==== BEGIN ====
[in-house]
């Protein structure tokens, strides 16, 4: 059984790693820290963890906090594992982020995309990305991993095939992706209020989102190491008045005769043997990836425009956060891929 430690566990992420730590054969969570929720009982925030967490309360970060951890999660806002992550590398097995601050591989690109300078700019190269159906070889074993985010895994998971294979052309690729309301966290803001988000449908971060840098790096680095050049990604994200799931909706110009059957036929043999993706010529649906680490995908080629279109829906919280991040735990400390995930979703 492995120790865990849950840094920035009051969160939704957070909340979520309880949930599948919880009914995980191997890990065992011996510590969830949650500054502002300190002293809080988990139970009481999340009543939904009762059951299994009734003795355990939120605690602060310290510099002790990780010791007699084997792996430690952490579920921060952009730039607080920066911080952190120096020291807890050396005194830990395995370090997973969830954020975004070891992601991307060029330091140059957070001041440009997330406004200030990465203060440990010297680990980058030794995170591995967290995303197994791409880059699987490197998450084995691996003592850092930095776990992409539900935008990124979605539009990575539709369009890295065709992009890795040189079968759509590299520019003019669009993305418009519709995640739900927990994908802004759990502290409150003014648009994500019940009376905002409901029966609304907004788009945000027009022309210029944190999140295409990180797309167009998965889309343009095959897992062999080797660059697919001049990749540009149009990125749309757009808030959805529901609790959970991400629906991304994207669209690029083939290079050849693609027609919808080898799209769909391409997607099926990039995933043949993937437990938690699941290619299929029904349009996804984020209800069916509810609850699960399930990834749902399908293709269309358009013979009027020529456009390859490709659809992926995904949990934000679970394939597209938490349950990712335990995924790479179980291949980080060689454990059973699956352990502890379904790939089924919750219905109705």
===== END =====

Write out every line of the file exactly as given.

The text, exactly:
[in-house]
């Protein structure tokens, strides 16, 4: 059984790693820290963890906090594992982020995309990305991993095939992706209020989102190491008045005769043997990836425009956060891929 430690566990992420730590054969969570929720009982925030967490309360970060951890999660806002992550590398097995601050591989690109300078700019190269159906070889074993985010895994998971294979052309690729309301966290803001988000449908971060840098790096680095050049990604994200799931909706110009059957036929043999993706010529649906680490995908080629279109829906919280991040735990400390995930979703 492995120790865990849950840094920035009051969160939704957070909340979520309880949930599948919880009914995980191997890990065992011996510590969830949650500054502002300190002293809080988990139970009481999340009543939904009762059951299994009734003795355990939120605690602060310290510099002790990780010791007699084997792996430690952490579920921060952009730039607080920066911080952190120096020291807890050396005194830990395995370090997973969830954020975004070891992601991307060029330091140059957070001041440009997330406004200030990465203060440990010297680990980058030794995170591995967290995303197994791409880059699987490197998450084995691996003592850092930095776990992409539900935008990124979605539009990575539709369009890295065709992009890795040189079968759509590299520019003019669009993305418009519709995640739900927990994908802004759990502290409150003014648009994500019940009376905002409901029966609304907004788009945000027009022309210029944190999140295409990180797309167009998965889309343009095959897992062999080797660059697919001049990749540009149009990125749309757009808030959805529901609790959970991400629906991304994207669209690029083939290079050849693609027609919808080898799209769909391409997607099926990039995933043949993937437990938690699941290619299929029904349009996804984020209800069916509810609850699960399930990834749902399908293709269309358009013979009027020529456009390859490709659809992926995904949990934000679970394939597209938490349950990712335990995924790479179980291949980080060689454990059973699956352990502890379904790939089924919750219905109705």